Monday, October 20, 2014

Applause! Applause! Review of Theatre Time Productions' Night Watch at the Colonial Church of Bayside by Dr. Thomas Robert Stevens

This review of Theatre Time Productions' Night Watch: A Play Of Suspense In Two Acts by Lucille Fletcher at the Colonial Church of Bayside was written by Dr. Thomas Robert Stevens and published in Volume X, Issue 4 (2014) of the online edition of Applause! Applause!

Night Watch: A Play Of Suspense In Two Acts
Theatre Time Productions
Colonial Church of Bayside (54-02 217th Street, Oakland Gardens, NY)
Reviewed 10/18/14

Night Watch: A Play Of Suspense In Two Acts was written by Lucille Fletcher, who also wrote Sorry, Wrong Number, one of the most celebrated plays in the history of American radio, which she adapted and expanded for the 1948 film noir classic of  the same name. Night Watch appeared on Broadway in 1972 and was made into a movie in 1973 with Elizabeth Taylor in the lead role. The play is not your traditional murder mystery where you are presented with some dead bodies and need to figure out who the killer or killers are. Night Watch is more of a "who's doing what to whom and why mystery" with many twists and turns along the way. Is Elaine Wheeler, the rich heiress with insomnia who lost her first husband in a car accident where he was found with his 20-year-old mistress, simply losing her marbles on the downhill road to "crazyville" and treatment in a Swiss sanitarium or is this apparently unstable woman "crazy like a fox"?

The play is set in a fancy apartment on East 30th Street in the Kips Bay section of Manhattan in 1972. Elaine Wheeler is an heiress. Her husband, John Wheeler, works on Wall Street. They have a German maid named Helga and an intrusive gay neighbor, Curtis Appleby, who writes for the Kips Bay Tattler, the neighborhood newspaper. Staying with the Wheelers before heading out to work at the Mayo Clinic is Elaine's best friend Blanche Cooke, a nurse, who appears to be doing all she can to help Elaine get through what seems to be a particularly difficult time in her life although it is unclear what has been triggering the recent backslide in her mental condition. We learn that eight years ago, after personally coming upon the accident that caused the death of her husband and his mistress, she lost the child she was carrying, attempted to commit suicide and went into a deep depression. But two years later, she married John Wheeler and seemed to be getting on with her life. Now, six years later, she claims to have seen a murdered man in the window of an abandoned tenement on East 29th Street and then claims she saw a murdered woman in the tenement as well. The police investigate and find no evidence that any crime has been committed and so the mystery begins. Is Elaine seeing things or is Blanche, and perhaps her husband, singly or jointly, trying to drive her over the edge, confirm her deteriorating mental condition with the help of psychiatrist Dr. Tracy Lake, and cart her off to a clinic in Switzerland? If so, what are their motivations? Flowers, broaches, and wigs Blanche brings home to the Wheelers' home seem to remind Elaine of the trauma she previously went through. Perhaps her husband has been working with Sam Hoke, the Deli owner on East 29th Street, found trespassing in the tenement, to make his wife think she was seeing things that weren't there? This becomes all the more likely when we learn that a real estate holding company John Wheeler and his wife own, recently bought the very tenement where Elaine has been seeing dead people.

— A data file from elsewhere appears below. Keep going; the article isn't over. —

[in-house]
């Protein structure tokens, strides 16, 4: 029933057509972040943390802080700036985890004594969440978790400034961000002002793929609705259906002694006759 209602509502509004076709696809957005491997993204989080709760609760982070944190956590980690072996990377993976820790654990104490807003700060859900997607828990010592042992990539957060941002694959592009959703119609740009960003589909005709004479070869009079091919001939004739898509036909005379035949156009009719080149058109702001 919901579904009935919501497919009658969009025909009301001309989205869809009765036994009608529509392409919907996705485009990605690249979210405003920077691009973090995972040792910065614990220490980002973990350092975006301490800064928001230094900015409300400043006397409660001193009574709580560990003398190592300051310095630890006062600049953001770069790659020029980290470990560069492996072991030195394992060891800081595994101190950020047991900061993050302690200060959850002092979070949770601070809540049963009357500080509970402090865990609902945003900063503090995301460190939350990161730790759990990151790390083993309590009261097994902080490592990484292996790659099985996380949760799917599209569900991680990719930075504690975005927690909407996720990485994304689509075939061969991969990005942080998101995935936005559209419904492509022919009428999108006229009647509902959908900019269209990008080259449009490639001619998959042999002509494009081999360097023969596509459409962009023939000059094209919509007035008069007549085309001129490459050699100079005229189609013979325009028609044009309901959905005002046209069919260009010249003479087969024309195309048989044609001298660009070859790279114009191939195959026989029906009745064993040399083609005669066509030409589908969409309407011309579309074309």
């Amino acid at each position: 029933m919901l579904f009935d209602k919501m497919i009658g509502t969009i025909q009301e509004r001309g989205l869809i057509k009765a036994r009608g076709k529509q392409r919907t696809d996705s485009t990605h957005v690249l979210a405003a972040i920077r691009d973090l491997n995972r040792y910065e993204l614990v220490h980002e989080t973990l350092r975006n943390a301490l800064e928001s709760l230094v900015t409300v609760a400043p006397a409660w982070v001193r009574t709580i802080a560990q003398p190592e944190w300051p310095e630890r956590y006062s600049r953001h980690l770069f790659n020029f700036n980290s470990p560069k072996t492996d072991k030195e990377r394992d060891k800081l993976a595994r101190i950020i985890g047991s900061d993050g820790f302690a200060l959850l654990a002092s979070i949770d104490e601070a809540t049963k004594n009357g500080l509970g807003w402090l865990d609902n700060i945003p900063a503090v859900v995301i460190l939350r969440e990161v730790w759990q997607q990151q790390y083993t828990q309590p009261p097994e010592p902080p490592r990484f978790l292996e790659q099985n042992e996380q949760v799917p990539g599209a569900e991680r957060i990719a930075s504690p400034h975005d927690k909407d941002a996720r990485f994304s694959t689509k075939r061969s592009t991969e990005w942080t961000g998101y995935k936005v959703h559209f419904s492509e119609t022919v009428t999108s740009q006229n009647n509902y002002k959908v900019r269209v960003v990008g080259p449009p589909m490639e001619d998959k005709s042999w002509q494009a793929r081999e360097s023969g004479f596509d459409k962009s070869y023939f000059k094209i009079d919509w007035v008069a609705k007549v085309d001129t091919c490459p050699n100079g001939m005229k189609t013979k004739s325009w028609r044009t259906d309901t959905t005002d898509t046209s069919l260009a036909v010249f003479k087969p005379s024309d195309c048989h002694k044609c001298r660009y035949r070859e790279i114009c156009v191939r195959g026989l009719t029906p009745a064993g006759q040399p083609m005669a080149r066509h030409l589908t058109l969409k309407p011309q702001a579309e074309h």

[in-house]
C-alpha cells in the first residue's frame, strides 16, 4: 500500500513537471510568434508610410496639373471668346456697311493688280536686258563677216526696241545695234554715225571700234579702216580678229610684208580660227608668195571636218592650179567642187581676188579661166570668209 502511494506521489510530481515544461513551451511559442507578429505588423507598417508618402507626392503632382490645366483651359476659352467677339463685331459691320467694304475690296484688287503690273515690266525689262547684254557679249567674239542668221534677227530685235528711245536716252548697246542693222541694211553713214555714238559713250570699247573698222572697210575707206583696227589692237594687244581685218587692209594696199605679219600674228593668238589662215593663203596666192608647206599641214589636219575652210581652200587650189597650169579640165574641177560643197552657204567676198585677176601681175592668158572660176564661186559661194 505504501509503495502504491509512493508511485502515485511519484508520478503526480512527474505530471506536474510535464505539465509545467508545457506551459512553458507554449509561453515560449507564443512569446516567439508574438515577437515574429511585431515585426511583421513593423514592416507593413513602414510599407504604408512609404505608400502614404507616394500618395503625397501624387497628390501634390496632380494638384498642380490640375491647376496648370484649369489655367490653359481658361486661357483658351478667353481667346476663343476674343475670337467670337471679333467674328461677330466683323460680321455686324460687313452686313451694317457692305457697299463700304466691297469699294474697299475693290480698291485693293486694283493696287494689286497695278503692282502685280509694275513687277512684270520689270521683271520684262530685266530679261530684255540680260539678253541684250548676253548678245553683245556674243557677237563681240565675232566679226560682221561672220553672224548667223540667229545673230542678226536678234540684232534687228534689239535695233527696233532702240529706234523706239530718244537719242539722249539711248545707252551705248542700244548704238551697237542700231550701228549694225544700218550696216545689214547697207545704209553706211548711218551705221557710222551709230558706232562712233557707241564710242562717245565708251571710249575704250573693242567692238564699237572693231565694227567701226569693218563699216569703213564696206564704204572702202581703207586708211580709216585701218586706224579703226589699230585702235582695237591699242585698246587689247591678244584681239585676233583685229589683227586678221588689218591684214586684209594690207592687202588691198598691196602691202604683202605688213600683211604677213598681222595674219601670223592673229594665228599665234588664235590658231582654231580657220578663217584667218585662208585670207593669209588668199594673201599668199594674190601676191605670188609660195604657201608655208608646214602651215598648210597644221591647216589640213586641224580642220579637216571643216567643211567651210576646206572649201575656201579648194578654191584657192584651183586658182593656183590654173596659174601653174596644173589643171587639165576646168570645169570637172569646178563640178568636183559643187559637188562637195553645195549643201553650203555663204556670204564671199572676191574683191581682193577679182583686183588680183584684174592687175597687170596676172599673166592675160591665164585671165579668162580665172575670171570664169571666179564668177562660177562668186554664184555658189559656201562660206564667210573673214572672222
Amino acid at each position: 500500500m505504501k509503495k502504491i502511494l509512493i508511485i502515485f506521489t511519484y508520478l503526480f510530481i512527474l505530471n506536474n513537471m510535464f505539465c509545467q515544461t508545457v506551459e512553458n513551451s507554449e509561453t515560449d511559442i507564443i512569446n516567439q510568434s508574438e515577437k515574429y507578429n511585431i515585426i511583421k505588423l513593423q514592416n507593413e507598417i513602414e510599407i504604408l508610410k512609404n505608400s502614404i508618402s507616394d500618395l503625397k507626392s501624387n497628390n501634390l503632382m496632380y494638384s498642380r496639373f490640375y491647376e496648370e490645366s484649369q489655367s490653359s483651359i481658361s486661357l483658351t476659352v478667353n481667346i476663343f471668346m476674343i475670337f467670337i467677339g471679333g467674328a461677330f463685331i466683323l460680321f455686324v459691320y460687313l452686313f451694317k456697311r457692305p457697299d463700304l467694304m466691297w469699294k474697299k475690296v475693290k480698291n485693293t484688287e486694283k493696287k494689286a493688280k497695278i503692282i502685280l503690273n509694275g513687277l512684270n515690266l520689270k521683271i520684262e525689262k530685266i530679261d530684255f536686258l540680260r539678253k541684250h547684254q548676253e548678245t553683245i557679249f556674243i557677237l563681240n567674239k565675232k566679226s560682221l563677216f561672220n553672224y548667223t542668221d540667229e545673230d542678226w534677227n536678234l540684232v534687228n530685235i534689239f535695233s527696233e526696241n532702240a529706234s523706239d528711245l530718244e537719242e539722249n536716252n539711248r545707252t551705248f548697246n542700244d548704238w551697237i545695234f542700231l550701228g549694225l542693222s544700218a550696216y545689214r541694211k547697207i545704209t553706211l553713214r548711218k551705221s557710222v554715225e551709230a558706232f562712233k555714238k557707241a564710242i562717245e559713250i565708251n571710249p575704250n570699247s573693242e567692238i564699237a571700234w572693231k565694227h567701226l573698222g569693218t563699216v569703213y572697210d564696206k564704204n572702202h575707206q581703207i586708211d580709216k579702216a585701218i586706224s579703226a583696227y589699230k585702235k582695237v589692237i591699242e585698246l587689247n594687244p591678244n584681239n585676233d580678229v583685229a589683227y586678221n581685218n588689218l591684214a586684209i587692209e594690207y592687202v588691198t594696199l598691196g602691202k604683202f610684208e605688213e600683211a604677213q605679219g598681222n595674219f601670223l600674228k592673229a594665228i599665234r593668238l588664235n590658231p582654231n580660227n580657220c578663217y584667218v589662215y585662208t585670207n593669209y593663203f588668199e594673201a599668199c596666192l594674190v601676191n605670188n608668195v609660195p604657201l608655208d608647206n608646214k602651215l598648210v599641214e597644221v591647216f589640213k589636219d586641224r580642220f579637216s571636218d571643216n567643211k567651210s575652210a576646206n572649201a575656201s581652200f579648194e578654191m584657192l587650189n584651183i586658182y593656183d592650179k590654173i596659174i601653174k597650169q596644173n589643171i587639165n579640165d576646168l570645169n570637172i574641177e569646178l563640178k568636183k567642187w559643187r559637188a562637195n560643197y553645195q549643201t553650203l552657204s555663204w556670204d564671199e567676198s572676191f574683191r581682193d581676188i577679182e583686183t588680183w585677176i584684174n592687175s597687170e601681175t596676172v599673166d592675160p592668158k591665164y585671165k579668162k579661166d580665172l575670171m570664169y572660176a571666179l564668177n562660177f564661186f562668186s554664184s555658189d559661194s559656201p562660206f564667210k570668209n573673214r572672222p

To say more would ruin the ending for you. So I will stop here but even after you see the play, there will still be some unresolved mysteries. What role, if any, did Sam Hoke (the Deli owner and face of the man Elaine claims to have seen murdered in the tenement window), and Curtis Appleby, the gay neighbor, play in the machinations? Did Blanche, who was familiar with the work of Dr. Tracy Lake, recommend her to John Wheeler? Did Helga "ask" for $500.00 from John Wheeler to go back to visit her mother in Germany because she thought she knew something that Mr. Wheeler wanted to keep secret? To what extent was John Wheeler in on the plans Blanche Cooke seemed to be cooking up and finally, what did Blanche see across the alley in the boarded up tenement that caused her to scream before any gun shots were heard? If you consider yourself an amateur sleuth, you will love this story.

Night Watch is another home run for Theatre Time Productions. There isn't a weak link in the entire cast. Everyone performed beautifully. Mary Lynch and Frank Freeman played Elaine and John Wheeler. Stephanie Lenna was Blanche Cooke. Cecilia Vaicels appeared born to play Helga, the German maid. Jim Haines was particularly impressive as Curtis Appleby. Joanne Engfer was Dr. Tracy Lake. Rene Bendana made a brief appearance as Sam Hoke, as did Paul Robilotto as Det. Vanelli, and Michael Zurik as Lt. Walker. 

The play is being presented "in the round" and is expertly directed by Kevin C. Vincent. There were some glitches out of the sound booth that caused an underlying "ringing" sound during the first act but that problem was corrected during the second act. The cast joined the audience for a dessert buffet after the show but only decaf coffee and soda were offered so if you preferred tea or caffeinated coffee, you would have been out of luck.

I highly recommend you see Theatre Time Productions' Night Watch: A Play Of Suspense In Two Acts while you can. You will be thoroughly entertained. 

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